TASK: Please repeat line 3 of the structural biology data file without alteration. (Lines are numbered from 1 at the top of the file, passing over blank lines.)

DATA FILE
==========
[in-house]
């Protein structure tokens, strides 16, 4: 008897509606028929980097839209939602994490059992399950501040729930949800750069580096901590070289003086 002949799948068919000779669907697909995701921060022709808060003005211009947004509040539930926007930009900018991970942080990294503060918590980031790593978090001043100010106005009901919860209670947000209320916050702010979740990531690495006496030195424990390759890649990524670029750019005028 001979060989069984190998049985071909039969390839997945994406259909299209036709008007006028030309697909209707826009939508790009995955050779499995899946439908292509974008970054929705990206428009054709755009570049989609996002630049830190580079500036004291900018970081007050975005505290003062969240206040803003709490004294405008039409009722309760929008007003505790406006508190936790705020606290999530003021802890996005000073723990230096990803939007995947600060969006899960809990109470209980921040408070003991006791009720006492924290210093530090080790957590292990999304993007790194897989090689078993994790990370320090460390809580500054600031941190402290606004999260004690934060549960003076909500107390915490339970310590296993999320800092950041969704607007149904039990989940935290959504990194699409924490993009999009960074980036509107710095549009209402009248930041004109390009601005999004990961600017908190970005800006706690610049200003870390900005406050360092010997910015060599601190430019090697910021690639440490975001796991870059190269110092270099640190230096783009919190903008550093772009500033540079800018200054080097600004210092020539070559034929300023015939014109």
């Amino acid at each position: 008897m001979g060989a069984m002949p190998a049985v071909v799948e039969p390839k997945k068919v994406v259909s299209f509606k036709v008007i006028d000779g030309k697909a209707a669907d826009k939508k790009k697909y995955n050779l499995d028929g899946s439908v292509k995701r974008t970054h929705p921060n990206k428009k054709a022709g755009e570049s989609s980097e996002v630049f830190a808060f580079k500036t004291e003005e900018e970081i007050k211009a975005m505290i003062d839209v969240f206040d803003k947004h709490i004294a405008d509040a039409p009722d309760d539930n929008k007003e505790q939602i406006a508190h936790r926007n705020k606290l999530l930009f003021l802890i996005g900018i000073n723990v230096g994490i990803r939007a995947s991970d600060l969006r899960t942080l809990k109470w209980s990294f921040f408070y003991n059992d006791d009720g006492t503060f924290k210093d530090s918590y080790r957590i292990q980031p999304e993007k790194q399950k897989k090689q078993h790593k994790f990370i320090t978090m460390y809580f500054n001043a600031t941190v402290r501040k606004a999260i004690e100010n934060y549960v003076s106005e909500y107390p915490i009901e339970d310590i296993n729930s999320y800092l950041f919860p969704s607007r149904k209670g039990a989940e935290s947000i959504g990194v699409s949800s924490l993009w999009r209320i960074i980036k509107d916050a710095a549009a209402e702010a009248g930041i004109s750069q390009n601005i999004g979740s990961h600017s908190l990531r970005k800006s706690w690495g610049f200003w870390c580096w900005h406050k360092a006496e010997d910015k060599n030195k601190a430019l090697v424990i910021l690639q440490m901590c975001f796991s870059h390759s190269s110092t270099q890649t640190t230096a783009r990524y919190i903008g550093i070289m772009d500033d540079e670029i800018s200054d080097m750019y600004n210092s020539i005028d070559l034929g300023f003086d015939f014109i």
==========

């Amino acid at each position: 008897m001979g060989a069984m002949p190998a049985v071909v799948e039969p390839k997945k068919v994406v259909s299209f509606k036709v008007i006028d000779g030309k697909a209707a669907d826009k939508k790009k697909y995955n050779l499995d028929g899946s439908v292509k995701r974008t970054h929705p921060n990206k428009k054709a022709g755009e570049s989609s980097e996002v630049f830190a808060f580079k500036t004291e003005e900018e970081i007050k211009a975005m505290i003062d839209v969240f206040d803003k947004h709490i004294a405008d509040a039409p009722d309760d539930n929008k007003e505790q939602i406006a508190h936790r926007n705020k606290l999530l930009f003021l802890i996005g900018i000073n723990v230096g994490i990803r939007a995947s991970d600060l969006r899960t942080l809990k109470w209980s990294f921040f408070y003991n059992d006791d009720g006492t503060f924290k210093d530090s918590y080790r957590i292990q980031p999304e993007k790194q399950k897989k090689q078993h790593k994790f990370i320090t978090m460390y809580f500054n001043a600031t941190v402290r501040k606004a999260i004690e100010n934060y549960v003076s106005e909500y107390p915490i009901e339970d310590i296993n729930s999320y800092l950041f919860p969704s607007r149904k209670g039990a989940e935290s947000i959504g990194v699409s949800s924490l993009w999009r209320i960074i980036k509107d916050a710095a549009a209402e702010a009248g930041i004109s750069q390009n601005i999004g979740s990961h600017s908190l990531r970005k800006s706690w690495g610049f200003w870390c580096w900005h406050k360092a006496e010997d910015k060599n030195k601190a430019l090697v424990i910021l690639q440490m901590c975001f796991s870059h390759s190269s110092t270099q890649t640190t230096a783009r990524y919190i903008g550093i070289m772009d500033d540079e670029i800018s200054d080097m750019y600004n210092s020539i005028d070559l034929g300023f003086d015939f014109i």